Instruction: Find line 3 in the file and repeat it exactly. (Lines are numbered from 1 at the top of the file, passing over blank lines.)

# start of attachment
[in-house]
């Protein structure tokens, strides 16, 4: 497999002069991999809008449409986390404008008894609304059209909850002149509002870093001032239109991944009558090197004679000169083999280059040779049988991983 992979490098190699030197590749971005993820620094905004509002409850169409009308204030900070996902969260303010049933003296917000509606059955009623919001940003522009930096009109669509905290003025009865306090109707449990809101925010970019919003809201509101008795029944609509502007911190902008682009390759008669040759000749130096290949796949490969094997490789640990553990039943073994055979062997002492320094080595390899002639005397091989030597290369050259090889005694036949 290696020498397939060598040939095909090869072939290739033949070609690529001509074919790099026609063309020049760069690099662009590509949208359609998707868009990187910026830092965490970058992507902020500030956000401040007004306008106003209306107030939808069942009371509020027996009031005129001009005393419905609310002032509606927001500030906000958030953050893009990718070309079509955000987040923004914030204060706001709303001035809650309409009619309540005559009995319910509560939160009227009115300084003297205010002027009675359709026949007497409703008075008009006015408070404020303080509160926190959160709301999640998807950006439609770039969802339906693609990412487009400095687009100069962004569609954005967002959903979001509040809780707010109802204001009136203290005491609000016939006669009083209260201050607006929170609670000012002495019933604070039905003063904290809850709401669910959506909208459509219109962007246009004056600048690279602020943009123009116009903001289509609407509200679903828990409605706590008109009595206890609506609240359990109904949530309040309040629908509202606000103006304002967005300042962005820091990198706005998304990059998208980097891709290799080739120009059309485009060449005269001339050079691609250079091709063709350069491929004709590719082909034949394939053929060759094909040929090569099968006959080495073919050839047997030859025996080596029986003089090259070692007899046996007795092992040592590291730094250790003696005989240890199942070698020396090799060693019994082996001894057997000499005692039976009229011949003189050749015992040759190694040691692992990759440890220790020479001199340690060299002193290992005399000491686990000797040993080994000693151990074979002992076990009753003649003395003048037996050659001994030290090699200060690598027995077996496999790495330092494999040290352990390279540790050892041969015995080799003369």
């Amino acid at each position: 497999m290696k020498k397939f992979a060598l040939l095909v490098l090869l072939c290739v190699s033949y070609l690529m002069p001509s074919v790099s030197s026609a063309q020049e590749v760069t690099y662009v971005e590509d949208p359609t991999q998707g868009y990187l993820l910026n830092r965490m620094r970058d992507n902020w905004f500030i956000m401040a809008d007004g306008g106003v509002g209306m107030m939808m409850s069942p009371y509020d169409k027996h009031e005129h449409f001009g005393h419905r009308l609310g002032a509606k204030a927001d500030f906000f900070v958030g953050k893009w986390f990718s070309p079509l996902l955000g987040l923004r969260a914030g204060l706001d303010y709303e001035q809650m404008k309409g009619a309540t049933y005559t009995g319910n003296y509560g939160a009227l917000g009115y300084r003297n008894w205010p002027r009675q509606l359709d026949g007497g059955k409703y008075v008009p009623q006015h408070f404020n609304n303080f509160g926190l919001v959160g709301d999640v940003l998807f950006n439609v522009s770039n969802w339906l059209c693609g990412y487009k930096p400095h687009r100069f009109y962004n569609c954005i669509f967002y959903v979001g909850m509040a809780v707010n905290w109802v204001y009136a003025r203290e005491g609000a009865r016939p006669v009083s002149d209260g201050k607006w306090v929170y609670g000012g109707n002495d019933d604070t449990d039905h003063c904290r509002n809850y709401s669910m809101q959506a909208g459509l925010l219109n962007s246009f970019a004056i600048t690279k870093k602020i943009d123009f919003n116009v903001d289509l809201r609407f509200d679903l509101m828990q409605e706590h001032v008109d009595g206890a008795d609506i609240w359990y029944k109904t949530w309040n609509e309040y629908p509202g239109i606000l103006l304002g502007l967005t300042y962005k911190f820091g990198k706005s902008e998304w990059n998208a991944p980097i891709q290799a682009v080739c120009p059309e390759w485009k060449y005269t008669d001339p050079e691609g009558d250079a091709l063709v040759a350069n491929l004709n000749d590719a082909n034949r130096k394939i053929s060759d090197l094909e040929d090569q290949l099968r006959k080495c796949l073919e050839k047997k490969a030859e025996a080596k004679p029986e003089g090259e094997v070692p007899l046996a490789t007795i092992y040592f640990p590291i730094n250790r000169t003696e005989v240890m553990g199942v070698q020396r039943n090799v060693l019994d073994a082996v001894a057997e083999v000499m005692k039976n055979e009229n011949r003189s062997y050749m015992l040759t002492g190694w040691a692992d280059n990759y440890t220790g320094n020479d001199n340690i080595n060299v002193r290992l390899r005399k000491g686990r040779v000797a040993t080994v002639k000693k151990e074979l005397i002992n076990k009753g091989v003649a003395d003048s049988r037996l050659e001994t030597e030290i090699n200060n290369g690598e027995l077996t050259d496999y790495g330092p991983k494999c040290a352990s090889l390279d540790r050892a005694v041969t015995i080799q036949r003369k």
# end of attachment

């Amino acid at each position: 497999m290696k020498k397939f992979a060598l040939l095909v490098l090869l072939c290739v190699s033949y070609l690529m002069p001509s074919v790099s030197s026609a063309q020049e590749v760069t690099y662009v971005e590509d949208p359609t991999q998707g868009y990187l993820l910026n830092r965490m620094r970058d992507n902020w905004f500030i956000m401040a809008d007004g306008g106003v509002g209306m107030m939808m409850s069942p009371y509020d169409k027996h009031e005129h449409f001009g005393h419905r009308l609310g002032a509606k204030a927001d500030f906000f900070v958030g953050k893009w986390f990718s070309p079509l996902l955000g987040l923004r969260a914030g204060l706001d303010y709303e001035q809650m404008k309409g009619a309540t049933y005559t009995g319910n003296y509560g939160a009227l917000g009115y300084r003297n008894w205010p002027r009675q509606l359709d026949g007497g059955k409703y008075v008009p009623q006015h408070f404020n609304n303080f509160g926190l919001v959160g709301d999640v940003l998807f950006n439609v522009s770039n969802w339906l059209c693609g990412y487009k930096p400095h687009r100069f009109y962004n569609c954005i669509f967002y959903v979001g909850m509040a809780v707010n905290w109802v204001y009136a003025r203290e005491g609000a009865r016939p006669v009083s002149d209260g201050k607006w306090v929170y609670g000012g109707n002495d019933d604070t449990d039905h003063c904290r509002n809850y709401s669910m809101q959506a909208g459509l925010l219109n962007s246009f970019a004056i600048t690279k870093k602020i943009d123009f919003n116009v903001d289509l809201r609407f509200d679903l509101m828990q409605e706590h001032v008109d009595g206890a008795d609506i609240w359990y029944k109904t949530w309040n609509e309040y629908p509202g239109i606000l103006l304002g502007l967005t300042y962005k911190f820091g990198k706005s902008e998304w990059n998208a991944p980097i891709q290799a682009v080739c120009p059309e390759w485009k060449y005269t008669d001339p050079e691609g009558d250079a091709l063709v040759a350069n491929l004709n000749d590719a082909n034949r130096k394939i053929s060759d090197l094909e040929d090569q290949l099968r006959k080495c796949l073919e050839k047997k490969a030859e025996a080596k004679p029986e003089g090259e094997v070692p007899l046996a490789t007795i092992y040592f640990p590291i730094n250790r000169t003696e005989v240890m553990g199942v070698q020396r039943n090799v060693l019994d073994a082996v001894a057997e083999v000499m005692k039976n055979e009229n011949r003189s062997y050749m015992l040759t002492g190694w040691a692992d280059n990759y440890t220790g320094n020479d001199n340690i080595n060299v002193r290992l390899r005399k000491g686990r040779v000797a040993t080994v002639k000693k151990e074979l005397i002992n076990k009753g091989v003649a003395d003048s049988r037996l050659e001994t030597e030290i090699n200060n290369g690598e027995l077996t050259d496999y790495g330092p991983k494999c040290a352990s090889l390279d540790r050892a005694v041969t015995i080799q036949r003369k």